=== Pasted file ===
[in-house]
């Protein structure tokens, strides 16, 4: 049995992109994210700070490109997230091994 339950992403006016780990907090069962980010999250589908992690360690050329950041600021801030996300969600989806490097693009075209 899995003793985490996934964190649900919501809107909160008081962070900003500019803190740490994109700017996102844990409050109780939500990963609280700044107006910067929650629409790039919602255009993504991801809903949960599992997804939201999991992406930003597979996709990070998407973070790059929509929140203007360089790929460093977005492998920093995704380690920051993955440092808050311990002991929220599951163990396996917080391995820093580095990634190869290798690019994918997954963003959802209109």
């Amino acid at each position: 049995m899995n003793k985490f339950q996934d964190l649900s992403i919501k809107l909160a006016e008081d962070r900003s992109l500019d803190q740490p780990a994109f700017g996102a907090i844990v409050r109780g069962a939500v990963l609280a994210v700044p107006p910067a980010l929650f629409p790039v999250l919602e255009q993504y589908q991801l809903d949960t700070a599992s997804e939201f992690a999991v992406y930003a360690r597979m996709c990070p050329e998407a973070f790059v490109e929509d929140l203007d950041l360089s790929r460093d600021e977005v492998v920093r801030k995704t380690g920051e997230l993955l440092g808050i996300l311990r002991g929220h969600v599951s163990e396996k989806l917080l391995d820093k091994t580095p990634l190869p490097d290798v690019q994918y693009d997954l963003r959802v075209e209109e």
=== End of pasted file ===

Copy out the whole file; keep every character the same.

[in-house]
């Protein structure tokens, strides 16, 4: 049995992109994210700070490109997230091994 339950992403006016780990907090069962980010999250589908992690360690050329950041600021801030996300969600989806490097693009075209 899995003793985490996934964190649900919501809107909160008081962070900003500019803190740490994109700017996102844990409050109780939500990963609280700044107006910067929650629409790039919602255009993504991801809903949960599992997804939201999991992406930003597979996709990070998407973070790059929509929140203007360089790929460093977005492998920093995704380690920051993955440092808050311990002991929220599951163990396996917080391995820093580095990634190869290798690019994918997954963003959802209109």
């Amino acid at each position: 049995m899995n003793k985490f339950q996934d964190l649900s992403i919501k809107l909160a006016e008081d962070r900003s992109l500019d803190q740490p780990a994109f700017g996102a907090i844990v409050r109780g069962a939500v990963l609280a994210v700044p107006p910067a980010l929650f629409p790039v999250l919602e255009q993504y589908q991801l809903d949960t700070a599992s997804e939201f992690a999991v992406y930003a360690r597979m996709c990070p050329e998407a973070f790059v490109e929509d929140l203007d950041l360089s790929r460093d600021e977005v492998v920093r801030k995704t380690g920051e997230l993955l440092g808050i996300l311990r002991g929220h969600v599951s163990e396996k989806l917080l391995d820093k091994t580095p990634l190869p490097d290798v690019q994918y693009d997954l963003r959802v075209e209109e």